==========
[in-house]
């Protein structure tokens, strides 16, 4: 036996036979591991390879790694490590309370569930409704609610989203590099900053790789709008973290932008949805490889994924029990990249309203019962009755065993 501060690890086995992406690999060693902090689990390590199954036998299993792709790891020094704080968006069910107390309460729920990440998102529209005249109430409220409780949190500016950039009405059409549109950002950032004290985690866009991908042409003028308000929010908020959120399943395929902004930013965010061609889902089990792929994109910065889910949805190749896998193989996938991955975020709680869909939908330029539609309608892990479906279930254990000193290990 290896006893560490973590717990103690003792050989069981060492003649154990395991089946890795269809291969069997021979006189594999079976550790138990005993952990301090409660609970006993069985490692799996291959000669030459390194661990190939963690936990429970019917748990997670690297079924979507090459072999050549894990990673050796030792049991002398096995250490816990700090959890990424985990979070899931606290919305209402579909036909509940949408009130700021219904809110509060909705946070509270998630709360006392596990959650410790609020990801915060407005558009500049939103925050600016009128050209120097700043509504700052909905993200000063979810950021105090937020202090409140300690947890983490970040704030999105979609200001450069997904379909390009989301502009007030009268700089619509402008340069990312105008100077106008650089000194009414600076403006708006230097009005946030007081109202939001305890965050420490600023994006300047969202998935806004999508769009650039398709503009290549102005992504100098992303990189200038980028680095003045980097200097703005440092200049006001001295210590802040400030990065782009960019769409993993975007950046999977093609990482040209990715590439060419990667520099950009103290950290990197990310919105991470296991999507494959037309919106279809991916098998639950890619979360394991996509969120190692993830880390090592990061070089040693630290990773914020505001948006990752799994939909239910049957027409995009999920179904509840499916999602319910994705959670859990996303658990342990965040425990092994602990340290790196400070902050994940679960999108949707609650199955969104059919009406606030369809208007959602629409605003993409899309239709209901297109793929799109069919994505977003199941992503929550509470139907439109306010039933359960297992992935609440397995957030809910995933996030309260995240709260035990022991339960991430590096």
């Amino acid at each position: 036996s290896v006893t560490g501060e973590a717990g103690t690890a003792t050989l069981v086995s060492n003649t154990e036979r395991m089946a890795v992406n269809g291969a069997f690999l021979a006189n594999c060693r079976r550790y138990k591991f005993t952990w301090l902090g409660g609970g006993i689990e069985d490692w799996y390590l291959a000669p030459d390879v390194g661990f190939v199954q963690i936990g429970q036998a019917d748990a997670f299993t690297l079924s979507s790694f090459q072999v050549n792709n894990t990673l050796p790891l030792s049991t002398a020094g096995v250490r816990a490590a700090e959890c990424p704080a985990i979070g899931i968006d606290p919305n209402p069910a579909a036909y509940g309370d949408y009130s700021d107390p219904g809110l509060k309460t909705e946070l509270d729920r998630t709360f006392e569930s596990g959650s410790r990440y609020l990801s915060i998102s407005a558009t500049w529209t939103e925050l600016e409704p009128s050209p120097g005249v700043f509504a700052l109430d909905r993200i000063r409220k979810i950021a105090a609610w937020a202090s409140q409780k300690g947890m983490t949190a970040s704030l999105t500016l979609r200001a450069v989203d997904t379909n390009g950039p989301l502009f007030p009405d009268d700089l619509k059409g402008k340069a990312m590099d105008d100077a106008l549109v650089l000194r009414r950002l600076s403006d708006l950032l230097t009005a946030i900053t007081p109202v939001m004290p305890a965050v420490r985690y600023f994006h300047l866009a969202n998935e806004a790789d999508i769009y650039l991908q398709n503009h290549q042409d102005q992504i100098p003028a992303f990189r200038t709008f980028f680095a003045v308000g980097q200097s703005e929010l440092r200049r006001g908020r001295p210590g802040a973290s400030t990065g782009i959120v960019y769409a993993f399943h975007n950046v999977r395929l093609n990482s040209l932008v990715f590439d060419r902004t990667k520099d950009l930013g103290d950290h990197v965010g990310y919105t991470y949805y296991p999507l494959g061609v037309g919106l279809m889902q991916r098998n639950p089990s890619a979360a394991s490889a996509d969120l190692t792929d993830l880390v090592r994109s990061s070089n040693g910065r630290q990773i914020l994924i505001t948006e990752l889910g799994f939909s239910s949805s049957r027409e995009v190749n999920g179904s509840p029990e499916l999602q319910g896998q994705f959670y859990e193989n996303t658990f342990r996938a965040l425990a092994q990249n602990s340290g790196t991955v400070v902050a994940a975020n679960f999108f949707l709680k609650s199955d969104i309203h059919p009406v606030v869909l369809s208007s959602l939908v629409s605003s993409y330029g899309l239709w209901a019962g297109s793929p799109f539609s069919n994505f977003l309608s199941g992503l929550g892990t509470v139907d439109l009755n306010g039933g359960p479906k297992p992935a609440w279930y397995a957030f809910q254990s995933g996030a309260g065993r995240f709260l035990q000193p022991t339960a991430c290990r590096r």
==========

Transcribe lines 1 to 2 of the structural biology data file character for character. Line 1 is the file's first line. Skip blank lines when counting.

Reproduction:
[in-house]
């Protein structure tokens, strides 16, 4: 036996036979591991390879790694490590309370569930409704609610989203590099900053790789709008973290932008949805490889994924029990990249309203019962009755065993 501060690890086995992406690999060693902090689990390590199954036998299993792709790891020094704080968006069910107390309460729920990440998102529209005249109430409220409780949190500016950039009405059409549109950002950032004290985690866009991908042409003028308000929010908020959120399943395929902004930013965010061609889902089990792929994109910065889910949805190749896998193989996938991955975020709680869909939908330029539609309608892990479906279930254990000193290990 290896006893560490973590717990103690003792050989069981060492003649154990395991089946890795269809291969069997021979006189594999079976550790138990005993952990301090409660609970006993069985490692799996291959000669030459390194661990190939963690936990429970019917748990997670690297079924979507090459072999050549894990990673050796030792049991002398096995250490816990700090959890990424985990979070899931606290919305209402579909036909509940949408009130700021219904809110509060909705946070509270998630709360006392596990959650410790609020990801915060407005558009500049939103925050600016009128050209120097700043509504700052909905993200000063979810950021105090937020202090409140300690947890983490970040704030999105979609200001450069997904379909390009989301502009007030009268700089619509402008340069990312105008100077106008650089000194009414600076403006708006230097009005946030007081109202939001305890965050420490600023994006300047969202998935806004999508769009650039398709503009290549102005992504100098992303990189200038980028680095003045980097200097703005440092200049006001001295210590802040400030990065782009960019769409993993975007950046999977093609990482040209990715590439060419990667520099950009103290950290990197990310919105991470296991999507494959037309919106279809991916098998639950890619979360394991996509969120190692993830880390090592990061070089040693630290990773914020505001948006990752799994939909239910049957027409995009999920179904509840499916999602319910994705959670859990996303658990342990965040425990092994602990340290790196400070902050994940679960999108949707609650199955969104059919009406606030369809208007959602629409605003993409899309239709209901297109793929799109069919994505977003199941992503929550509470139907439109306010039933359960297992992935609440397995957030809910995933996030309260995240709260035990022991339960991430590096």